Authors: Jakob Melander
Tags: #Fiction, #Mystery
A Lars Winkler Novel
Translated by Paul Russell Garrett
Copyright Â© 2014 Jakob Melander and Rosinante & Co., Copenhagen, Denmark.
Translation copyright Â© 2014 Paul Russell Garrett
All rights reserved. No part of this publication may be reproduced or transmitted in any form or by any means, electronic or mechanical, including photocopying, recording, or any information storage and retrieval system, without permission in writing from the publisher.
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First published in Denmark as
in 2013 by Rosinante & Co.
Published by agreement with Gyldendal Group Agency
This edition published in 2014 by
House of Anansi Press Inc.
110 Spadina Avenue, Suite 801
Toronto, ON, M5V 2K4
Library and Archives Canada Cataloguing in Publication
Melander, Jakob, 1965â
Â Â Â Â Â Â Â Â Â The house that Jack built / Jakob Melander ; translated by
Paul Russell Garrett.
Translation of: Ãjesten.
Issued in print and electronic formats.
ISBN 978-1-77089-439-6 (pbk.). â ISBN 978-1-77089-440-2 (html)
I. Title.Â II. Title: Ãjesten.Â English.
PT8177.23.E53O5413 2014Â Â Â Â Â Â Â Â 839.81'38Â Â Â Â Â Â Â Â C2013-907029-X
Jacket design: UNO Advertising Agency, Munich
We acknowledge for their financial support of our publishing program
the Canada Council for the Arts, the Ontario Arts Council, and the Government of Canada
through the Canada Book Fund.
he wind tears
through Ãresund, whipping the waves into foam. The sun hangs low and red, with streaks of purple cloud on the horizon over the island of Amager. A flock of herring gulls squawks in the updraft. They circle above a carcass floating in the water, rising and falling in time with the sea. The first gull alights, tearing a chunk of white flesh from the body's swollen stomach; a second quickly follows suit.
On the chilly spring evening, a troop of Scouts scales the earthworks surrounding Charlottenlund Fort, marching single file up the grassy slopes. The young boys' knees are knocking, blue with cold. They walk bent forward, bracing themselves against the chill, and disappear behind the cannon batteries only to re-emerge farther ahead, halfway across the embankment, heading toward Strandvejen and the forest surrounding Charlottenlund Castle.
A tall, bony boy brings up the rear, scrambling after the others. He gasps for air in the strong wind. The distance between him and the other boys is growing.
They're singing up ahead. The wind breaks up the voices, throwing snatches back in his face.
Fatty and skinny went for a run
They'd only just begun when Fatty's zipper sprung
Skinny took a whirl â and kissed every girl
In the end he got so out of hand
He kissed Popeye the Sailor Man
Skinny, skinny, run for your life â
Here comes Fatty with a butcher's knife
Skinny, skinny, run for your life â
Here comes Fatty with a butcher's knife
The boys cross Strandvejen in a coiling line, then vanish between the trees on the other side. The lone straggler has to wait for a northbound convertible to pass. A blonde girl in the passenger seat smiles at him. Then she's gone and he can cross.
The echo of the boys' voices still resonates among the trees.
Skinny, Skinny, run for your life â
When he's in the forest, he starts walking faster, almost jogging. His rucksack bounces up and down, the cold metal frame banging into his kidneys. Soon, the only sounds are the wind singing in the treetops and his hoarse breathing. His heart pumps double beats. The trees spin before his eyes. A tree root stretches out, grabs his foot, and sends him plunging down to the forest floor. The gnarled branches reach out, catch him. His mouth is full of soil and rotting leaves; he cannot scream. Instead, he extends his arms in a silent cry for help.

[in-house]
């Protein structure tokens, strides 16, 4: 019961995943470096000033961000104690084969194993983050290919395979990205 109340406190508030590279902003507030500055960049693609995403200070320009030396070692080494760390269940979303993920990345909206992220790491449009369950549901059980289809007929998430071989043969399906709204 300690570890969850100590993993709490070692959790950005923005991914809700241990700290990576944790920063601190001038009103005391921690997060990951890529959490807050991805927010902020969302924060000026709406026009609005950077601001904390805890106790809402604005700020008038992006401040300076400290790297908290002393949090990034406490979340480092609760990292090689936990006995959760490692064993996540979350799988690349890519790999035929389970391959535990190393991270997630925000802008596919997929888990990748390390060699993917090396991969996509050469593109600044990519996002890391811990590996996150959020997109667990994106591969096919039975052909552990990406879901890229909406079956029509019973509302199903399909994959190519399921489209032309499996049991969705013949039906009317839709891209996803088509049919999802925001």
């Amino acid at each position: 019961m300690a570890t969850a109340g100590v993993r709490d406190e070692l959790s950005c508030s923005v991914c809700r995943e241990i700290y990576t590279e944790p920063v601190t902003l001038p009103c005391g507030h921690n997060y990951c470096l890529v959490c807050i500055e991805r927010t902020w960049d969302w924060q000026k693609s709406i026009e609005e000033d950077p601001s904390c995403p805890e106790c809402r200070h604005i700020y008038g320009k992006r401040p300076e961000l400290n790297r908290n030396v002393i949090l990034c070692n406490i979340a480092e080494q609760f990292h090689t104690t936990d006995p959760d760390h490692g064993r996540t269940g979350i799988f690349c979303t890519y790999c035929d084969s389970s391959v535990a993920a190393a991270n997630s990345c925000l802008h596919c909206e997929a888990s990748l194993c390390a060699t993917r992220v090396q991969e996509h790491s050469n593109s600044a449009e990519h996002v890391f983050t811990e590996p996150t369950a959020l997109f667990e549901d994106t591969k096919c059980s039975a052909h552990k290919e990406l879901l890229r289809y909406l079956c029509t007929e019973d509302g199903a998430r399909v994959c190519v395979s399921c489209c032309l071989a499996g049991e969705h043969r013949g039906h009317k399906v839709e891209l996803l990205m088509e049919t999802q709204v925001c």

Suddenly it's over. He's lying on the forest floor, gasping for air, moaning and spitting dirt and leaves. Alone in the twilight. Then the treetops begin to sing steadily louder. He sits up, wraps his hands around his legs, and buries his face in between his knees. His small shoulders tremble.
Then the voices reach him.
They ride the wind, howling with its every twist and turn, rising and falling in a slowly turning cadence as night overtakes the gentle twilight. He doesn't know how long it continues, the furious onslaught of voices. All he knows is that he has to succumb, allow the growing chorus to wash over him, and flounder in darkness and terror.
He's lying on his back, half-submerged in a pool of water, saliva around his mouth, his face completely covered in dirt. There is a wild look in his eyes when they find him, the men with their dogs and flashlights. They've been searching for him for hours. Didn't he hear them calling?
His grandfather takes him into his arms. Yes, he sobs into the neck of the large man with the familiar scent. The voices. He heard the voices.
One of the men walks around the clearing with his flashlight, roots around in the dirt with his foot. Say, he says, isn't this where the HIPOs caught that pilot â?
But Grandfather silences him with a gesture and a look. Grandfather's in charge, Grandfather always knows best.
And then they set off toward the house where Mother is waiting. His mother, who never speaks.
unnar, come have
a look at this.”
There was excitement in Johannes's voice, and his small body trembled with anticipation. The boy was crouched down near the water, pointing at some dry residue hanging from a plant stem. It swayed in the gentle breeze.
The algae-filled water gurgled quietly at the edge of the sandy, overgrown bank. A light breeze sang through the treetops and branches overhanging the water. From the lake, a single gull followed the strange proceedings.
“Very good, Johannes. Come over here everyone, come see what Johannes has found.” Gunnar smiled to himself. Getting the job as park ranger at Amager FÃ¦lled had been his dream ever since he'd come here as a boy scout. Of course, getting up ridiculously early in the morning and leaving his girlfriend home in bed wasn't much fun. But this â this made it all worthwhile. The kids were spread out behind him, squatting down, completely absorbed.